With the DimCalendar table available, we can create a new [Calendar] dimension within SSAS using standard dimension techniques.  Using the DimCalendar table design from the last post, the [Calendar] dimension within SSAS might look like this:

 Calendar Dimension Design

A few notes about the design:

  • The [Calendar] attribute contains the calendar names based on the values found in the CalendarName column from the DimCalendar table; the DefaultMember property of the [Calendar] attribute is set to [Calendar].[Calendar].&[Gregorian] so that the default calendar is the Gregorian calendar; this attribute also has its IsAggregatable property set to False.
  • The other attributes are built in a typical fashion, using standard KeyColumns and NameColumn values based on columns available from the DimCalendar table; in addition, standard attribute relationships exist between attributes as would be expected in a date dimension (with the additional step of relating the [Year] attribute to [Calendar]).
  • The [Year-Quarter-Month] and [Year-Week] hierarchies are built in a typical fashion.
  • The [Date Calculations] attribute is based on a named calculation column in the DSV (a standard approach for "hanging" date calculations on an attribute within a date dimension) with a default value of "Current Calendar Date".

With the new [Calendar] dimension in place, we can update the cube to take advantage of it.  Note that in the discussion that follows, I did not remove the existing [Date] dimension from the Adventure Works cube.  Ideally, however, the new [Calendar] dimension would replace it (and could be used in a role-playing fashion just like the [Date] dimension is used already).

The first step to updating the cube is to add a new measure group based on the new FactDateCalendar table.  Remember that this table contains the linkage between the existing DimTime table (which is related to all the other fact tables) and the new DimCalendar table.  The measure group need only contain a single, hidden measure that uses the Count aggregate function to aggregate the row count of the FactDateCalendar table based on its related dimensions.  In the screen shot below, note the diagram showing the relationships between the new tables and the new measure group named "Fact Date Calendar".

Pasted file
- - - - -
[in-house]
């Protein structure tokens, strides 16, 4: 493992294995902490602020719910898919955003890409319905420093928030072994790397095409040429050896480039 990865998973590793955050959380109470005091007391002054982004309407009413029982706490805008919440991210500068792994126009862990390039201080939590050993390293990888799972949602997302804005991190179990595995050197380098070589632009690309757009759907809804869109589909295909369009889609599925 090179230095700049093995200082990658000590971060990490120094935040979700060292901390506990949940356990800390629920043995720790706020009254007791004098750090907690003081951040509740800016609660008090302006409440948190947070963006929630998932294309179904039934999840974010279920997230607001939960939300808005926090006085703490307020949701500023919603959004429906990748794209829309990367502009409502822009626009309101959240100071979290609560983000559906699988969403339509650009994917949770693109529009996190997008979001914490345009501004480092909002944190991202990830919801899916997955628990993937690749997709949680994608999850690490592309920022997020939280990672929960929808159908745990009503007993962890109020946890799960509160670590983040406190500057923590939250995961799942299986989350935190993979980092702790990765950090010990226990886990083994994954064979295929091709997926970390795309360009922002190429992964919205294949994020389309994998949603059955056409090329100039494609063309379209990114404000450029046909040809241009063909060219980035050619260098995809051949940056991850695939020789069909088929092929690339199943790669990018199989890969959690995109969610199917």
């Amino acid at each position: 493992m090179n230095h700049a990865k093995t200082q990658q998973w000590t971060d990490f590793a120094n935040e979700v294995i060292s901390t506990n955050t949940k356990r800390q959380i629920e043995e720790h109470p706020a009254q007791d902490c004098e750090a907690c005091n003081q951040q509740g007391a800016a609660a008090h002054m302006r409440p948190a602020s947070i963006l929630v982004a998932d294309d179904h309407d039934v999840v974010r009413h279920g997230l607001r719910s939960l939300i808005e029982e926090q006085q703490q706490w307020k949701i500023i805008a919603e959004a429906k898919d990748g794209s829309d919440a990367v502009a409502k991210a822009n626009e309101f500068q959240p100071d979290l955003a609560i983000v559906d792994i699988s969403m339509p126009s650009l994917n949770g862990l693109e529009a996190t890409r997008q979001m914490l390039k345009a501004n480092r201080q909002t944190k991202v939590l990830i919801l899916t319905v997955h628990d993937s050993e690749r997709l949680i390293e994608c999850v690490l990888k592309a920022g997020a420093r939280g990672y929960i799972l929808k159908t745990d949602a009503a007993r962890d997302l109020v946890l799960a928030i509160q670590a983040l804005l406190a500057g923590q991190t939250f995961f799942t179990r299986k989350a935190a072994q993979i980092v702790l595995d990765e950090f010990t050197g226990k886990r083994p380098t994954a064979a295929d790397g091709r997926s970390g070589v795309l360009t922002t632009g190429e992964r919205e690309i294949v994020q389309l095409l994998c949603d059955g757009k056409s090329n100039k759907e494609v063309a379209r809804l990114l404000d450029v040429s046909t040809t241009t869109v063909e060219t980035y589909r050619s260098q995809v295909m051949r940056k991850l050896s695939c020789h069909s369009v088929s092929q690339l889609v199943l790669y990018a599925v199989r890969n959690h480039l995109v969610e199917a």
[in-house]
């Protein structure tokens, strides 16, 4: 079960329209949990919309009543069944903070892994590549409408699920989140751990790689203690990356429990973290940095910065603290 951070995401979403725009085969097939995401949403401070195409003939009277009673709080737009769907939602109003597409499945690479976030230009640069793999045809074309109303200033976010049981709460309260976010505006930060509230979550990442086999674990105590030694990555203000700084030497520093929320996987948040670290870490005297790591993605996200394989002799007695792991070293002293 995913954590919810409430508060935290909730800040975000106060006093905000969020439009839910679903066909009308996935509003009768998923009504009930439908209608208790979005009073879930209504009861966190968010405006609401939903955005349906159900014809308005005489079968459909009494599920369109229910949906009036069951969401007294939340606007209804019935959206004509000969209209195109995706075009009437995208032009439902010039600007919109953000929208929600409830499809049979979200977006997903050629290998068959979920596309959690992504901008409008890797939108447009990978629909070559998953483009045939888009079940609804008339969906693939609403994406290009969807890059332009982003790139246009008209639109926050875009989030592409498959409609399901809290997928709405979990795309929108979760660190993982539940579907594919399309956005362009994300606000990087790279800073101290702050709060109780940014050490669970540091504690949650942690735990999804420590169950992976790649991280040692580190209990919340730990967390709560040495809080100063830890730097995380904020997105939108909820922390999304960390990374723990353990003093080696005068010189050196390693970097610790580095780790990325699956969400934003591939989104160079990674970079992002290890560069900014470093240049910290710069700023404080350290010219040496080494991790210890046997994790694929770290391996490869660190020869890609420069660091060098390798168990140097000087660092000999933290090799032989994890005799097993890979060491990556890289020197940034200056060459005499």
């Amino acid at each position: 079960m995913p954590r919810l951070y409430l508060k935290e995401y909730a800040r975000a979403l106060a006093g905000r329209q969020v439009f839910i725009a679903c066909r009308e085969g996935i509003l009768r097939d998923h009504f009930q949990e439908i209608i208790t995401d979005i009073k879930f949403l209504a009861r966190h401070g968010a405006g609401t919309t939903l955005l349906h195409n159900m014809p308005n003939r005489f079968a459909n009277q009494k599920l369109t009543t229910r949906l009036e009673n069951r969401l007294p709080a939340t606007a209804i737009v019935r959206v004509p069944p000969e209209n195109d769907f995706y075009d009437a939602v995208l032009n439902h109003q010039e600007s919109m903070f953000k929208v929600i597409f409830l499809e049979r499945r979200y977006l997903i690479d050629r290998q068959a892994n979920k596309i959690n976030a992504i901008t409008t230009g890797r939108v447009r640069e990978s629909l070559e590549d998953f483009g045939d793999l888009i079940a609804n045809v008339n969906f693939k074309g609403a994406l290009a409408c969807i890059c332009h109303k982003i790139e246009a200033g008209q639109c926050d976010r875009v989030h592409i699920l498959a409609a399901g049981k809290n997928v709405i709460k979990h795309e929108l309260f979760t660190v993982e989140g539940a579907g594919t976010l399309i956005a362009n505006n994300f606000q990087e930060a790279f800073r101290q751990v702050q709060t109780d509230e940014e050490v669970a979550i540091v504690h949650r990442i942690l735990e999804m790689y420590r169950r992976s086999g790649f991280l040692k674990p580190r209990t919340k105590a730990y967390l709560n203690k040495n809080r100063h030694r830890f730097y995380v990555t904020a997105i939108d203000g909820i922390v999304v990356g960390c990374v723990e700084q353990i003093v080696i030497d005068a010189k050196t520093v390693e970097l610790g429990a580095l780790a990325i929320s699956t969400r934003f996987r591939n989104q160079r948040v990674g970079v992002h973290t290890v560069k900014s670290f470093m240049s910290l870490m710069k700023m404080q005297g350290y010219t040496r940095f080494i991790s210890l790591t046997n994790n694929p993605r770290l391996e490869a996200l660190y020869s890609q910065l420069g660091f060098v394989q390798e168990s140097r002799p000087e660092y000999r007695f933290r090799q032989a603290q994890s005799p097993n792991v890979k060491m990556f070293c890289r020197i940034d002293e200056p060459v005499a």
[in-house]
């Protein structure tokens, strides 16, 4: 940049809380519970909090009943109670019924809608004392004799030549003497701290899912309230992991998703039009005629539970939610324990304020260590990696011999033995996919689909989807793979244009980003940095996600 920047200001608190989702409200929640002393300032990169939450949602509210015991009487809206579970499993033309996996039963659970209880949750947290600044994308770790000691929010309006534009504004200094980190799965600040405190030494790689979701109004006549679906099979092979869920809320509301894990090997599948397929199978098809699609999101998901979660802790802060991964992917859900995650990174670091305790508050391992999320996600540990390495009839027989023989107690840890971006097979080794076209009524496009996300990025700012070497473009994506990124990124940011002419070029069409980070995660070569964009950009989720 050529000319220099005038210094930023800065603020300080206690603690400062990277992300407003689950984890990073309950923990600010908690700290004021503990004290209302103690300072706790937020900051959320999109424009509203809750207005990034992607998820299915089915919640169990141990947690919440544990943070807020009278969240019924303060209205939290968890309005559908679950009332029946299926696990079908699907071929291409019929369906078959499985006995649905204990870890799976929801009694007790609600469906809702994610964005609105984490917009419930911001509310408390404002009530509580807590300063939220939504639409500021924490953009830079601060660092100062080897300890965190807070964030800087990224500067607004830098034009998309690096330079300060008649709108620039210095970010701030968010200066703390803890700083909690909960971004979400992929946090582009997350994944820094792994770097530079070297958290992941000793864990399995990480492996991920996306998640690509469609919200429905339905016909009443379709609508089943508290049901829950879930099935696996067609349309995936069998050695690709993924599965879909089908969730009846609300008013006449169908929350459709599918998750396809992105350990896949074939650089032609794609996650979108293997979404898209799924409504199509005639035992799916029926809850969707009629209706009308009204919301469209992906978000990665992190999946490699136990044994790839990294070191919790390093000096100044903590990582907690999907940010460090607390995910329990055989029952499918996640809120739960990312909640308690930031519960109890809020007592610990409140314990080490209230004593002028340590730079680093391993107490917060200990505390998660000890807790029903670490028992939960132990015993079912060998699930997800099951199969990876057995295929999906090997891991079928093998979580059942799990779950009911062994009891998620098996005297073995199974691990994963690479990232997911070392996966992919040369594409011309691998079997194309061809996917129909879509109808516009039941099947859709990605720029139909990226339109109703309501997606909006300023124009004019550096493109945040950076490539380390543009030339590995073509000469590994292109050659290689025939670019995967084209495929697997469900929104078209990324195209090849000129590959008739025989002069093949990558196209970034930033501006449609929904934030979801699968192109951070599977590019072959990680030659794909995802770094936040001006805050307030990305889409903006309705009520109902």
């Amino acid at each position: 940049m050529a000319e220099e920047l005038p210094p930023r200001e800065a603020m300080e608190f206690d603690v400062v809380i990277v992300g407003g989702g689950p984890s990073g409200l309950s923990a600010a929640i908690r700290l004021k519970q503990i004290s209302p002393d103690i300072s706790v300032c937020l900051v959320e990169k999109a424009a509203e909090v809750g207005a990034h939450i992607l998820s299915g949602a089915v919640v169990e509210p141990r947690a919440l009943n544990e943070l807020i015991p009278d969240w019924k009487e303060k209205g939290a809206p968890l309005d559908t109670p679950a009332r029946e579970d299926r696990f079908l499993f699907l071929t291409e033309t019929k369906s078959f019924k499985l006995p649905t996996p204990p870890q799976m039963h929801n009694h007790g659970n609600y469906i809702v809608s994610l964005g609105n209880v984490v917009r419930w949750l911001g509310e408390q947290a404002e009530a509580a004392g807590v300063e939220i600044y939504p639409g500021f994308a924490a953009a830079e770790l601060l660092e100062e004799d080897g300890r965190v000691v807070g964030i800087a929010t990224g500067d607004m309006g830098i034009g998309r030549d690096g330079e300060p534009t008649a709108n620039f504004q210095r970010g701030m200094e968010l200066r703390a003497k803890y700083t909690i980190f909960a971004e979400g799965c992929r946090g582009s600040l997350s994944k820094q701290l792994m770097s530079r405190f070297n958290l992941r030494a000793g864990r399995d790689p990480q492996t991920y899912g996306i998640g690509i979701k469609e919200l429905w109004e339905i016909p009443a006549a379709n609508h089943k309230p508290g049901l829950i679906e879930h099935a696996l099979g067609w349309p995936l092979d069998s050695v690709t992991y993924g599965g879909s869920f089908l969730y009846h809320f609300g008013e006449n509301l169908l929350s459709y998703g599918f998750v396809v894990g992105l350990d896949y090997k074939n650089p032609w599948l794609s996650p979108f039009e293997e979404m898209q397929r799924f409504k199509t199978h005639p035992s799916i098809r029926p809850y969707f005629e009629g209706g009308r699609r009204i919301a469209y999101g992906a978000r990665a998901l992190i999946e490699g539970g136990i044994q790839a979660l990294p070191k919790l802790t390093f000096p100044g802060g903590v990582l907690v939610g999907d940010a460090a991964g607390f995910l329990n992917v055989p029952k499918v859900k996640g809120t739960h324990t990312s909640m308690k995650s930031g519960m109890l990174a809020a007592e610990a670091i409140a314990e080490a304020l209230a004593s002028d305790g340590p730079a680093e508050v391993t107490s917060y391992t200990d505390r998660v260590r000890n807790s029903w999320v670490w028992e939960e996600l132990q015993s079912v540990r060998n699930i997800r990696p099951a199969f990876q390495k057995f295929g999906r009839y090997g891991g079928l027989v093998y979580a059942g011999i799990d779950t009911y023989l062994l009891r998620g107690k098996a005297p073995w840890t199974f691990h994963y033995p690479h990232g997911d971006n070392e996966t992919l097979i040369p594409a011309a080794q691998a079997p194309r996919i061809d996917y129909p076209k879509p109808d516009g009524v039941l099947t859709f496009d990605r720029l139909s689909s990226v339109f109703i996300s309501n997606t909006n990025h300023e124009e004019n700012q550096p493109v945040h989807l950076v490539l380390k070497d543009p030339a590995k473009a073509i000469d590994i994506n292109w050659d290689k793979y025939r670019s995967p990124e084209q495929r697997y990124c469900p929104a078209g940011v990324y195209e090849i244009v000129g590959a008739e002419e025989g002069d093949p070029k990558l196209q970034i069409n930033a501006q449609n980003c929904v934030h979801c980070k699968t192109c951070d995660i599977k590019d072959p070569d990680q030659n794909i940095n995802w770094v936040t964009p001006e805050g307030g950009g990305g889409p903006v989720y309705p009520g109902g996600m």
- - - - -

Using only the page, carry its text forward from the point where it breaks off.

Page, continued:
New Measure Group

With the new measure group in place, the Dimension Usage tab can be used to relate the [Calendar] and [Date] dimensions to it and create the many-to-many relationship between the new [Calendar] dimension and the other related measure groups.  The following shows the a few of the relationships defined on the Dimension Usage tab.

New Many-to-Many Relationships

Note that the many-to-many relationships use the new "Fact Date Calendar" measure group as the intermediate measure group.  Also note that many-to-many relationships exist between the [Calendar] dimension and the other measure groups (I just chose not to show them all in the screen shot).

With the new measure group in place along with the new relationships, the solution can be deployed, processed, and then queried (using the BIDS browser, the SSMS browser, or a front-end tool like Excel).  The following shows a simple Excel 2007 pivot-table that uses the [Year-Quarter-Month] hierarchy from the new [Calendar] dimension along with measures from the "Internet Sales" measure group.

Simple Pivot-Table with Calendar Dimension

Note the different calendars showing the same grand total, but with different subtotals below that based on the fact that days aggregate to fiscal years differently than they do for calendar years (at least for Adventure Works).  If users want to focus on a particular calendar, they can filter the hierarchy or include the [Calendar] attribute as a page-level filter to get the same affect.  Also note that if a query doesn't include the new [Calendar] hierarchy, everything works as expected given the fact that the Gregorian calendar is set as the default calendar and aggregates and totals work as expected.